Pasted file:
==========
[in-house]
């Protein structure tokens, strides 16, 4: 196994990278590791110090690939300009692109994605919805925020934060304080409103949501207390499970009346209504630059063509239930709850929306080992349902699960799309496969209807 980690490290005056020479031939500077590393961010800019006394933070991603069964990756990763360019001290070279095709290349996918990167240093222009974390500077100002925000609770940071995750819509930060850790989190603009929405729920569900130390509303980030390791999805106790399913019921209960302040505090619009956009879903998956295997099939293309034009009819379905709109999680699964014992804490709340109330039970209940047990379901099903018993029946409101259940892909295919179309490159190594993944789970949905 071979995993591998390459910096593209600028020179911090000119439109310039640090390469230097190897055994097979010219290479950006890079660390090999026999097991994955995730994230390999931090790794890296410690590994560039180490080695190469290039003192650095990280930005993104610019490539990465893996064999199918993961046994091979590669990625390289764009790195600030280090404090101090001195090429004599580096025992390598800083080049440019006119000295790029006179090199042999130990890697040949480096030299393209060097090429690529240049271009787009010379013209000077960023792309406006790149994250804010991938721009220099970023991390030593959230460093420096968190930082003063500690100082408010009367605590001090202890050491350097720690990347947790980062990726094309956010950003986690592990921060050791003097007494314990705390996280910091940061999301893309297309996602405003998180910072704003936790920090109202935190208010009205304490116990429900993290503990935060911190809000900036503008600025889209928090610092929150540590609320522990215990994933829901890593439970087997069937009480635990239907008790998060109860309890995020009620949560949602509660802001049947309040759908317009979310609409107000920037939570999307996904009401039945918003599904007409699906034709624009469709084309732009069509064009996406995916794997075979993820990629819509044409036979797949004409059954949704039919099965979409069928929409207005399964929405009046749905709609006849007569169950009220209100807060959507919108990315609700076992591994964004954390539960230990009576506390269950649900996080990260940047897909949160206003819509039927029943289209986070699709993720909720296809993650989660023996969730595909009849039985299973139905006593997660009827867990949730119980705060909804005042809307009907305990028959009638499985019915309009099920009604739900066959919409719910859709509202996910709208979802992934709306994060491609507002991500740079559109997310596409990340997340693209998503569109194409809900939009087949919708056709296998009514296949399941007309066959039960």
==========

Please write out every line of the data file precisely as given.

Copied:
[in-house]
């Protein structure tokens, strides 16, 4: 196994990278590791110090690939300009692109994605919805925020934060304080409103949501207390499970009346209504630059063509239930709850929306080992349902699960799309496969209807 980690490290005056020479031939500077590393961010800019006394933070991603069964990756990763360019001290070279095709290349996918990167240093222009974390500077100002925000609770940071995750819509930060850790989190603009929405729920569900130390509303980030390791999805106790399913019921209960302040505090619009956009879903998956295997099939293309034009009819379905709109999680699964014992804490709340109330039970209940047990379901099903018993029946409101259940892909295919179309490159190594993944789970949905 071979995993591998390459910096593209600028020179911090000119439109310039640090390469230097190897055994097979010219290479950006890079660390090999026999097991994955995730994230390999931090790794890296410690590994560039180490080695190469290039003192650095990280930005993104610019490539990465893996064999199918993961046994091979590669990625390289764009790195600030280090404090101090001195090429004599580096025992390598800083080049440019006119000295790029006179090199042999130990890697040949480096030299393209060097090429690529240049271009787009010379013209000077960023792309406006790149994250804010991938721009220099970023991390030593959230460093420096968190930082003063500690100082408010009367605590001090202890050491350097720690990347947790980062990726094309956010950003986690592990921060050791003097007494314990705390996280910091940061999301893309297309996602405003998180910072704003936790920090109202935190208010009205304490116990429900993290503990935060911190809000900036503008600025889209928090610092929150540590609320522990215990994933829901890593439970087997069937009480635990239907008790998060109860309890995020009620949560949602509660802001049947309040759908317009979310609409107000920037939570999307996904009401039945918003599904007409699906034709624009469709084309732009069509064009996406995916794997075979993820990629819509044409036979797949004409059954949704039919099965979409069928929409207005399964929405009046749905709609006849007569169950009220209100807060959507919108990315609700076992591994964004954390539960230990009576506390269950649900996080990260940047897909949160206003819509039927029943289209986070699709993720909720296809993650989660023996969730595909009849039985299973139905006593997660009827867990949730119980705060909804005042809307009907305990028959009638499985019915309009099920009604739900066959919409719910859709509202996910709208979802992934709306994060491609507002991500740079559109997310596409990340997340693209998503569109194409809900939009087949919708056709296998009514296949399941007309066959039960």